Brace for higher energy costs, worse pollution as Indian Point closes
New York consumers and businesses need to brace for the impact that Indian Point’s closing will have on monthly electric utility bills, air quality, and grid reliability.
Make no mistake: the premature loss of Indian Point will have grave social and economic consequences in inner-city communities. That’s where the real hurt will be felt most.
For more than 40 years, Indian Point has been the backbone of New York’s electricity system. It generates 2,069 megawatts of power, providing 25 percent of the electricity for New York City and the surrounding region. In fact, the plant generates enough power for two million New York homes, about the same amount as typically produced by up to five natural gas-powered plants.
In four years, the nuclear energy facility at Indian Point in Buchanan will cease operation, leaving state policymakers to focus on increasing clean energy production with zero carbon emissions to make up for the loss of clean power supplied by Indian Point.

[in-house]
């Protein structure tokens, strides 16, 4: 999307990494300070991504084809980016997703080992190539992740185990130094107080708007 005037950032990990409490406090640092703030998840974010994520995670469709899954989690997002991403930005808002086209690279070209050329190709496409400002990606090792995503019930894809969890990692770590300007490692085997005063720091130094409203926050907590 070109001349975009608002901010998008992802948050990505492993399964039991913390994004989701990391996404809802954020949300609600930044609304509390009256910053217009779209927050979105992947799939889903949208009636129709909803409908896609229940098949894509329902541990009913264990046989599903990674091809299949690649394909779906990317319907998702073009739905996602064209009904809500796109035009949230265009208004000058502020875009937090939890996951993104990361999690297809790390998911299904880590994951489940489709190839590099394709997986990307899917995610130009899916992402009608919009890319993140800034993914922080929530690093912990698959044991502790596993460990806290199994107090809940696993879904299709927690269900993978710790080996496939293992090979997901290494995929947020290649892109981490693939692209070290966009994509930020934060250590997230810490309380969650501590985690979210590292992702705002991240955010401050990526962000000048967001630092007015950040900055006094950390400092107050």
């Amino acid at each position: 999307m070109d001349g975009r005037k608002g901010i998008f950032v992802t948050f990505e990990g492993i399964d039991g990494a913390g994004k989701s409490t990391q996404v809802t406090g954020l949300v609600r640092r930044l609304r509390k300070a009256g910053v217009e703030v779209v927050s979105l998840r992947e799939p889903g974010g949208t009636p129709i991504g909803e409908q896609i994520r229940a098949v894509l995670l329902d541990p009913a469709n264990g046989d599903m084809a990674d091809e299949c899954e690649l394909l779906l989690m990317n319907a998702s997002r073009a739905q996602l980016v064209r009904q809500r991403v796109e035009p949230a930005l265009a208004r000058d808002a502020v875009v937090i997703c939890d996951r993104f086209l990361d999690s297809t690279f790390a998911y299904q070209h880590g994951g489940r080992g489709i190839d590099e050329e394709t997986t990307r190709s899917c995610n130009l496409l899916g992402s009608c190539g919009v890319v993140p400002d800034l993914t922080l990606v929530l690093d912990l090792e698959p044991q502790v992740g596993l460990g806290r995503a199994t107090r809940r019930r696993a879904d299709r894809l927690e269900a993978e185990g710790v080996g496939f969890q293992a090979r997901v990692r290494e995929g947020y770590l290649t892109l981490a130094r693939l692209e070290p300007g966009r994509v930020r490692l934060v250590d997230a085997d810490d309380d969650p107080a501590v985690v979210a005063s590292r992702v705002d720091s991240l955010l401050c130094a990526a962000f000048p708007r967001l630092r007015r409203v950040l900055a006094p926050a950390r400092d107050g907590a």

National and state government leaders must focus on developing a plan to ensure that an adequate electricity supply is available to power our homes and communities. The urgency is real given the time it takes to get replacement power planned, approved and built:
Replacement power could very well drive up electricity costs — especially for our seniors or young families with fixed incomes.
Replacement for Indian Point could also harm our environment, especially our air.
In communities across New York City — from the South Bronx to Bedford-Stuyvesant, overburdened urban communities suffer from high rates of asthma, which is epidemic among the young and elderly due in part to carbon dioxide emissions from fossil fuel power plants.
Wind and solar cannot expand fast enough to replace the lost power from retiring Indian Point. And be forewarned, a decision could be made to use coal and natural gas to fill the power void, causing a significant rise in toxic emissions and greenhouse gases.
To date, neither a comprehensive nor firm clean energy plan is yet in place. Our elected officials must address the issues resulting from the closure of Indian Point by making sure that the voices of all of the affected communities are heard.
The writer is executive director of National Association of Neighborhoods.